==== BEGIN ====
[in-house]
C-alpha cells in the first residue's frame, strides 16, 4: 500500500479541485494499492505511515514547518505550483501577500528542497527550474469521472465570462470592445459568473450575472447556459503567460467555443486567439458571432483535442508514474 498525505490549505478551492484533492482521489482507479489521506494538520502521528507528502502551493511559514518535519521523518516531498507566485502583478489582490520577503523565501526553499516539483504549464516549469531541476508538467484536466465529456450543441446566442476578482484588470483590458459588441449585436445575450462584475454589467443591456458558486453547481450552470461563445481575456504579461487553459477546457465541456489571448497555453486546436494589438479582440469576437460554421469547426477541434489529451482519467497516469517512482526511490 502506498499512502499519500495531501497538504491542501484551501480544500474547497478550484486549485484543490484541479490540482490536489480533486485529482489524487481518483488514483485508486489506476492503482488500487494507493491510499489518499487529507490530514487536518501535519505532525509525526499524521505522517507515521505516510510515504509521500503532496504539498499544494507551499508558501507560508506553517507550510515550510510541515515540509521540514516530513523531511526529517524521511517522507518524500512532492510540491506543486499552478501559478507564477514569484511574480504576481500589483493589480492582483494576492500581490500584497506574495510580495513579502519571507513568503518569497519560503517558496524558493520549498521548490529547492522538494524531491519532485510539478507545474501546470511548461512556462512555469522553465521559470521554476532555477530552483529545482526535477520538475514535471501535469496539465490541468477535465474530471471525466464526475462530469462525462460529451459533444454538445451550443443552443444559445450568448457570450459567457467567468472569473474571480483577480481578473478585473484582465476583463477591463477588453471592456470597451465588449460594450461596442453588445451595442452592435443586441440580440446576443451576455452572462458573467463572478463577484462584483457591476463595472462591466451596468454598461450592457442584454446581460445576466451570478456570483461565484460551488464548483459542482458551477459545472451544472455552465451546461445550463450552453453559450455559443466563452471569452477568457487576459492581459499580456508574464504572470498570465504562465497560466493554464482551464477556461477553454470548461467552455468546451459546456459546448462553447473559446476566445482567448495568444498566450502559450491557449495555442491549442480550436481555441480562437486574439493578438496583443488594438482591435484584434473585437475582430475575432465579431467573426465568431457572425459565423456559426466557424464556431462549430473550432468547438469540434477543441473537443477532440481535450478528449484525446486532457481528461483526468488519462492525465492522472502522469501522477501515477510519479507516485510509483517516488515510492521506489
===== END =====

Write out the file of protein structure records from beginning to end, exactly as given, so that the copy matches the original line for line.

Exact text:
[in-house]
C-alpha cells in the first residue's frame, strides 16, 4: 500500500479541485494499492505511515514547518505550483501577500528542497527550474469521472465570462470592445459568473450575472447556459503567460467555443486567439458571432483535442508514474 498525505490549505478551492484533492482521489482507479489521506494538520502521528507528502502551493511559514518535519521523518516531498507566485502583478489582490520577503523565501526553499516539483504549464516549469531541476508538467484536466465529456450543441446566442476578482484588470483590458459588441449585436445575450462584475454589467443591456458558486453547481450552470461563445481575456504579461487553459477546457465541456489571448497555453486546436494589438479582440469576437460554421469547426477541434489529451482519467497516469517512482526511490 502506498499512502499519500495531501497538504491542501484551501480544500474547497478550484486549485484543490484541479490540482490536489480533486485529482489524487481518483488514483485508486489506476492503482488500487494507493491510499489518499487529507490530514487536518501535519505532525509525526499524521505522517507515521505516510510515504509521500503532496504539498499544494507551499508558501507560508506553517507550510515550510510541515515540509521540514516530513523531511526529517524521511517522507518524500512532492510540491506543486499552478501559478507564477514569484511574480504576481500589483493589480492582483494576492500581490500584497506574495510580495513579502519571507513568503518569497519560503517558496524558493520549498521548490529547492522538494524531491519532485510539478507545474501546470511548461512556462512555469522553465521559470521554476532555477530552483529545482526535477520538475514535471501535469496539465490541468477535465474530471471525466464526475462530469462525462460529451459533444454538445451550443443552443444559445450568448457570450459567457467567468472569473474571480483577480481578473478585473484582465476583463477591463477588453471592456470597451465588449460594450461596442453588445451595442452592435443586441440580440446576443451576455452572462458573467463572478463577484462584483457591476463595472462591466451596468454598461450592457442584454446581460445576466451570478456570483461565484460551488464548483459542482458551477459545472451544472455552465451546461445550463450552453453559450455559443466563452471569452477568457487576459492581459499580456508574464504572470498570465504562465497560466493554464482551464477556461477553454470548461467552455468546451459546456459546448462553447473559446476566445482567448495568444498566450502559450491557449495555442491549442480550436481555441480562437486574439493578438496583443488594438482591435484584434473585437475582430475575432465579431467573426465568431457572425459565423456559426466557424464556431462549430473550432468547438469540434477543441473537443477532440481535450478528449484525446486532457481528461483526468488519462492525465492522472502522469501522477501515477510519479507516485510509483517516488515510492521506489